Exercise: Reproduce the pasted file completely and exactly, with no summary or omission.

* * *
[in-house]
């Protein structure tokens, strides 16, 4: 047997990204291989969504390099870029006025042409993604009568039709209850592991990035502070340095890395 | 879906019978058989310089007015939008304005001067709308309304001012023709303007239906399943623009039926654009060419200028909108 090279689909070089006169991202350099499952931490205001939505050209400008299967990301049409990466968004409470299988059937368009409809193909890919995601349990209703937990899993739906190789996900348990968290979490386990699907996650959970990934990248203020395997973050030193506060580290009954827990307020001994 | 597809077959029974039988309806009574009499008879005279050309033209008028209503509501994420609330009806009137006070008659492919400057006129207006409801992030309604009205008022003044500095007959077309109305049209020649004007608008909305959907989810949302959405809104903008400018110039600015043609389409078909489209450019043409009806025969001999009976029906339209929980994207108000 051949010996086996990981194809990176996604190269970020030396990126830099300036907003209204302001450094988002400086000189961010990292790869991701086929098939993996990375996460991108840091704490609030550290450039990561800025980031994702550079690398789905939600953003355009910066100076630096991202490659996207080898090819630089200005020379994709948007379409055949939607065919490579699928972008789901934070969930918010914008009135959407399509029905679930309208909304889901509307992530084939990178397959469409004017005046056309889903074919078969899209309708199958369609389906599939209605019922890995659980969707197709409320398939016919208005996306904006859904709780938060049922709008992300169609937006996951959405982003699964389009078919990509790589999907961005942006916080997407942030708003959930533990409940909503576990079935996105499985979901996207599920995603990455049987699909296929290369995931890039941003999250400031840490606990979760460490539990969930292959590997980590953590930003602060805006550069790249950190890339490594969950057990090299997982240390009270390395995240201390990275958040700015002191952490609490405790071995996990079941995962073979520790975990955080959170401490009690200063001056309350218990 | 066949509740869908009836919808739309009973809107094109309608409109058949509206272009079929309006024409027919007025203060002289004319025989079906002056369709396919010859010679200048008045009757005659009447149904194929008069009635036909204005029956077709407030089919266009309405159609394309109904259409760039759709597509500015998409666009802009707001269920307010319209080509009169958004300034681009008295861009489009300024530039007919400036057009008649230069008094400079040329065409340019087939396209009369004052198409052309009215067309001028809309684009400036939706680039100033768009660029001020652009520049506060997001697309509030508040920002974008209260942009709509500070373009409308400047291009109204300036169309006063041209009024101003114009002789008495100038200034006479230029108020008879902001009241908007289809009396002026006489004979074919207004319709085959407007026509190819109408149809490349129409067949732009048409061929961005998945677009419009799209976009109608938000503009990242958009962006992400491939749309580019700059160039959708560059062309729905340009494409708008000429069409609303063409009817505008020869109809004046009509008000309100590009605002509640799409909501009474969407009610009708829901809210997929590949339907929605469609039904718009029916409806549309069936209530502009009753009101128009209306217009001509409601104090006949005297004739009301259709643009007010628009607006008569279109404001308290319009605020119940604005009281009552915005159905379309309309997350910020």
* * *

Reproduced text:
[in-house]
């Protein structure tokens, strides 16, 4: 047997990204291989969504390099870029006025042409993604009568039709209850592991990035502070340095890395 | 879906019978058989310089007015939008304005001067709308309304001012023709303007239906399943623009039926654009060419200028909108 090279689909070089006169991202350099499952931490205001939505050209400008299967990301049409990466968004409470299988059937368009409809193909890919995601349990209703937990899993739906190789996900348990968290979490386990699907996650959970990934990248203020395997973050030193506060580290009954827990307020001994 | 597809077959029974039988309806009574009499008879005279050309033209008028209503509501994420609330009806009137006070008659492919400057006129207006409801992030309604009205008022003044500095007959077309109305049209020649004007608008909305959907989810949302959405809104903008400018110039600015043609389409078909489209450019043409009806025969001999009976029906339209929980994207108000 051949010996086996990981194809990176996604190269970020030396990126830099300036907003209204302001450094988002400086000189961010990292790869991701086929098939993996990375996460991108840091704490609030550290450039990561800025980031994702550079690398789905939600953003355009910066100076630096991202490659996207080898090819630089200005020379994709948007379409055949939607065919490579699928972008789901934070969930918010914008009135959407399509029905679930309208909304889901509307992530084939990178397959469409004017005046056309889903074919078969899209309708199958369609389906599939209605019922890995659980969707197709409320398939016919208005996306904006859904709780938060049922709008992300169609937006996951959405982003699964389009078919990509790589999907961005942006916080997407942030708003959930533990409940909503576990079935996105499985979901996207599920995603990455049987699909296929290369995931890039941003999250400031840490606990979760460490539990969930292959590997980590953590930003602060805006550069790249950190890339490594969950057990090299997982240390009270390395995240201390990275958040700015002191952490609490405790071995996990079941995962073979520790975990955080959170401490009690200063001056309350218990 | 066949509740869908009836919808739309009973809107094109309608409109058949509206272009079929309006024409027919007025203060002289004319025989079906002056369709396919010859010679200048008045009757005659009447149904194929008069009635036909204005029956077709407030089919266009309405159609394309109904259409760039759709597509500015998409666009802009707001269920307010319209080509009169958004300034681009008295861009489009300024530039007919400036057009008649230069008094400079040329065409340019087939396209009369004052198409052309009215067309001028809309684009400036939706680039100033768009660029001020652009520049506060997001697309509030508040920002974008209260942009709509500070373009409308400047291009109204300036169309006063041209009024101003114009002789008495100038200034006479230029108020008879902001009241908007289809009396002026006489004979074919207004319709085959407007026509190819109408149809490349129409067949732009048409061929961005998945677009419009799209976009109608938000503009990242958009962006992400491939749309580019700059160039959708560059062309729905340009494409708008000429069409609303063409009817505008020869109809004046009509008000309100590009605002509640799409909501009474969407009610009708829901809210997929590949339907929605469609039904718009029916409806549309069936209530502009009753009101128009209306217009001509409601104090006949005297004739009301259709643009007010628009607006008569279109404001308290319009605020119940604005009281009552915005159905379309309309997350910020």